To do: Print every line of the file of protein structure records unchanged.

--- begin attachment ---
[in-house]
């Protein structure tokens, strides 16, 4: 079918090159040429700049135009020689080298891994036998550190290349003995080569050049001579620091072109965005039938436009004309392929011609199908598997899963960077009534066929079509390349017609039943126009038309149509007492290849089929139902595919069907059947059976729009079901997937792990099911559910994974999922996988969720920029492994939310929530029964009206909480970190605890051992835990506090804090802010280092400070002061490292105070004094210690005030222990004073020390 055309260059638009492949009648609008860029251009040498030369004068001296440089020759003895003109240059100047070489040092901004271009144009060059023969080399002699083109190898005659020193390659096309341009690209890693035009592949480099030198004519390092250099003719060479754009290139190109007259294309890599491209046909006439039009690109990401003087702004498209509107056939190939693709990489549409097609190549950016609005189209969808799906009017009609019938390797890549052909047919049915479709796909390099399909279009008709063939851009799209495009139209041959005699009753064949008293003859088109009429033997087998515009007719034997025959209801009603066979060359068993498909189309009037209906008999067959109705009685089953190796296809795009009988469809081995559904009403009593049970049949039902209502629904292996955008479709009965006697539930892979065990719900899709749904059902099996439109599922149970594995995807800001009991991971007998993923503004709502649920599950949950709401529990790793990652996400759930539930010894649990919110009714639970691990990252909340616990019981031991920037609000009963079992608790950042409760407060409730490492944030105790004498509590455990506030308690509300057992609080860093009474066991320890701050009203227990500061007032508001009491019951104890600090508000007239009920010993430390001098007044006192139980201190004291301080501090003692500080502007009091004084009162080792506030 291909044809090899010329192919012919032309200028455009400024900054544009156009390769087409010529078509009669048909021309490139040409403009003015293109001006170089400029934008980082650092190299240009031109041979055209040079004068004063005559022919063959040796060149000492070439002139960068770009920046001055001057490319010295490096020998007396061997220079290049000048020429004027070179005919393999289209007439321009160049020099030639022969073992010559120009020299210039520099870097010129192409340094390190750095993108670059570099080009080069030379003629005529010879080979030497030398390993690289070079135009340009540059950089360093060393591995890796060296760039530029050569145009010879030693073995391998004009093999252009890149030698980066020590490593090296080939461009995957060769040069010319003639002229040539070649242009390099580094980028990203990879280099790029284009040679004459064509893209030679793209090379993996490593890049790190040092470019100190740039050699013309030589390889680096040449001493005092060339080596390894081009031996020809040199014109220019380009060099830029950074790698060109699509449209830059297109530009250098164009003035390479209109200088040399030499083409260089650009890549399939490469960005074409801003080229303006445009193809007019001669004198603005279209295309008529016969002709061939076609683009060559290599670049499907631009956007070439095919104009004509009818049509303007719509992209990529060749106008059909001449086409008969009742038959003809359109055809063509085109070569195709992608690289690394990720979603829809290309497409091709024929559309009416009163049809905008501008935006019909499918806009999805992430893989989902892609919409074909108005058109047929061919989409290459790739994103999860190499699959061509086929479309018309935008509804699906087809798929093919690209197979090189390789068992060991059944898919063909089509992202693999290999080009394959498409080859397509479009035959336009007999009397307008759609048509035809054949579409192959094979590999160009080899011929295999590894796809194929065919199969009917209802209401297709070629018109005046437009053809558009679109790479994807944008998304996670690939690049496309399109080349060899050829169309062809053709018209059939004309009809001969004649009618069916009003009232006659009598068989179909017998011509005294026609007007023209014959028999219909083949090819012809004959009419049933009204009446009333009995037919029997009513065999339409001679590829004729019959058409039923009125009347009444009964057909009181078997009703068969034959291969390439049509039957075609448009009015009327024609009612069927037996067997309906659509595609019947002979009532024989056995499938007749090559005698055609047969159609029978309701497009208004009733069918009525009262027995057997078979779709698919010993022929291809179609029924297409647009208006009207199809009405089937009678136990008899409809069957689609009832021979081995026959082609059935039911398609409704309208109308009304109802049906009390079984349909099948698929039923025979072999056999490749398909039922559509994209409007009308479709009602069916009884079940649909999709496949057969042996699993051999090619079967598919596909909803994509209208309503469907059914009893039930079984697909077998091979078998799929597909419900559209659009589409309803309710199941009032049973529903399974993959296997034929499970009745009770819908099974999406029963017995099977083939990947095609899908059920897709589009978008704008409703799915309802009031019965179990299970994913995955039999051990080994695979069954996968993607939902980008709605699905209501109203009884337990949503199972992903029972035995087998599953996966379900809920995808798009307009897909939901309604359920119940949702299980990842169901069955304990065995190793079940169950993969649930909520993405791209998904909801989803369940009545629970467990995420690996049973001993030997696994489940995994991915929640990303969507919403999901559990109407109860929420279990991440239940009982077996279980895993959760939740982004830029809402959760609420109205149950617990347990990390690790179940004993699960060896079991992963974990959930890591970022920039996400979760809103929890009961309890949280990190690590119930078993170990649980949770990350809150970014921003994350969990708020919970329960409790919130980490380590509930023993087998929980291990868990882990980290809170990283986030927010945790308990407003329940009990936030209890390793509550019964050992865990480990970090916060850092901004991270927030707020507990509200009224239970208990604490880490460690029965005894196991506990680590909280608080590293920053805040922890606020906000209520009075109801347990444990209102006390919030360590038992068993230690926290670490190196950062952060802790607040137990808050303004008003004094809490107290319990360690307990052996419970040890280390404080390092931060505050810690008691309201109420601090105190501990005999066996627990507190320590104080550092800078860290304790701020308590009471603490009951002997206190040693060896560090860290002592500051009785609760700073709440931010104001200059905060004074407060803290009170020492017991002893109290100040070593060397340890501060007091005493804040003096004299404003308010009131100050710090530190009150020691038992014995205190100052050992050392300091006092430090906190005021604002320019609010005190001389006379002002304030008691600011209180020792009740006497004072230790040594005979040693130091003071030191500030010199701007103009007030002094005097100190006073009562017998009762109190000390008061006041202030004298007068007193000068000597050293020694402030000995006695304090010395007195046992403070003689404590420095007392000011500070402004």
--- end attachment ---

[in-house]
């Protein structure tokens, strides 16, 4: 079918090159040429700049135009020689080298891994036998550190290349003995080569050049001579620091072109965005039938436009004309392929011609199908598997899963960077009534066929079509390349017609039943126009038309149509007492290849089929139902595919069907059947059976729009079901997937792990099911559910994974999922996988969720920029492994939310929530029964009206909480970190605890051992835990506090804090802010280092400070002061490292105070004094210690005030222990004073020390 055309260059638009492949009648609008860029251009040498030369004068001296440089020759003895003109240059100047070489040092901004271009144009060059023969080399002699083109190898005659020193390659096309341009690209890693035009592949480099030198004519390092250099003719060479754009290139190109007259294309890599491209046909006439039009690109990401003087702004498209509107056939190939693709990489549409097609190549950016609005189209969808799906009017009609019938390797890549052909047919049915479709796909390099399909279009008709063939851009799209495009139209041959005699009753064949008293003859088109009429033997087998515009007719034997025959209801009603066979060359068993498909189309009037209906008999067959109705009685089953190796296809795009009988469809081995559904009403009593049970049949039902209502629904292996955008479709009965006697539930892979065990719900899709749904059902099996439109599922149970594995995807800001009991991971007998993923503004709502649920599950949950709401529990790793990652996400759930539930010894649990919110009714639970691990990252909340616990019981031991920037609000009963079992608790950042409760407060409730490492944030105790004498509590455990506030308690509300057992609080860093009474066991320890701050009203227990500061007032508001009491019951104890600090508000007239009920010993430390001098007044006192139980201190004291301080501090003692500080502007009091004084009162080792506030 291909044809090899010329192919012919032309200028455009400024900054544009156009390769087409010529078509009669048909021309490139040409403009003015293109001006170089400029934008980082650092190299240009031109041979055209040079004068004063005559022919063959040796060149000492070439002139960068770009920046001055001057490319010295490096020998007396061997220079290049000048020429004027070179005919393999289209007439321009160049020099030639022969073992010559120009020299210039520099870097010129192409340094390190750095993108670059570099080009080069030379003629005529010879080979030497030398390993690289070079135009340009540059950089360093060393591995890796060296760039530029050569145009010879030693073995391998004009093999252009890149030698980066020590490593090296080939461009995957060769040069010319003639002229040539070649242009390099580094980028990203990879280099790029284009040679004459064509893209030679793209090379993996490593890049790190040092470019100190740039050699013309030589390889680096040449001493005092060339080596390894081009031996020809040199014109220019380009060099830029950074790698060109699509449209830059297109530009250098164009003035390479209109200088040399030499083409260089650009890549399939490469960005074409801003080229303006445009193809007019001669004198603005279209295309008529016969002709061939076609683009060559290599670049499907631009956007070439095919104009004509009818049509303007719509992209990529060749106008059909001449086409008969009742038959003809359109055809063509085109070569195709992608690289690394990720979603829809290309497409091709024929559309009416009163049809905008501008935006019909499918806009999805992430893989989902892609919409074909108005058109047929061919989409290459790739994103999860190499699959061509086929479309018309935008509804699906087809798929093919690209197979090189390789068992060991059944898919063909089509992202693999290999080009394959498409080859397509479009035959336009007999009397307008759609048509035809054949579409192959094979590999160009080899011929295999590894796809194929065919199969009917209802209401297709070629018109005046437009053809558009679109790479994807944008998304996670690939690049496309399109080349060899050829169309062809053709018209059939004309009809001969004649009618069916009003009232006659009598068989179909017998011509005294026609007007023209014959028999219909083949090819012809004959009419049933009204009446009333009995037919029997009513065999339409001679590829004729019959058409039923009125009347009444009964057909009181078997009703068969034959291969390439049509039957075609448009009015009327024609009612069927037996067997309906659509595609019947002979009532024989056995499938007749090559005698055609047969159609029978309701497009208004009733069918009525009262027995057997078979779709698919010993022929291809179609029924297409647009208006009207199809009405089937009678136990008899409809069957689609009832021979081995026959082609059935039911398609409704309208109308009304109802049906009390079984349909099948698929039923025979072999056999490749398909039922559509994209409007009308479709009602069916009884079940649909999709496949057969042996699993051999090619079967598919596909909803994509209208309503469907059914009893039930079984697909077998091979078998799929597909419900559209659009589409309803309710199941009032049973529903399974993959296997034929499970009745009770819908099974999406029963017995099977083939990947095609899908059920897709589009978008704008409703799915309802009031019965179990299970994913995955039999051990080994695979069954996968993607939902980008709605699905209501109203009884337990949503199972992903029972035995087998599953996966379900809920995808798009307009897909939901309604359920119940949702299980990842169901069955304990065995190793079940169950993969649930909520993405791209998904909801989803369940009545629970467990995420690996049973001993030997696994489940995994991915929640990303969507919403999901559990109407109860929420279990991440239940009982077996279980895993959760939740982004830029809402959760609420109205149950617990347990990390690790179940004993699960060896079991992963974990959930890591970022920039996400979760809103929890009961309890949280990190690590119930078993170990649980949770990350809150970014921003994350969990708020919970329960409790919130980490380590509930023993087998929980291990868990882990980290809170990283986030927010945790308990407003329940009990936030209890390793509550019964050992865990480990970090916060850092901004991270927030707020507990509200009224239970208990604490880490460690029965005894196991506990680590909280608080590293920053805040922890606020906000209520009075109801347990444990209102006390919030360590038992068993230690926290670490190196950062952060802790607040137990808050303004008003004094809490107290319990360690307990052996419970040890280390404080390092931060505050810690008691309201109420601090105190501990005999066996627990507190320590104080550092800078860290304790701020308590009471603490009951002997206190040693060896560090860290002592500051009785609760700073709440931010104001200059905060004074407060803290009170020492017991002893109290100040070593060397340890501060007091005493804040003096004299404003308010009131100050710090530190009150020691038992014995205190100052050992050392300091006092430090906190005021604002320019609010005190001389006379002002304030008691600011209180020792009740006497004072230790040594005979040693130091003071030191500030010199701007103009007030002094005097100190006073009562017998009762109190000390008061006041202030004298007068007193000068000597050293020694402030000995006695304090010395007195046992403070003689404590420095007392000011500070402004």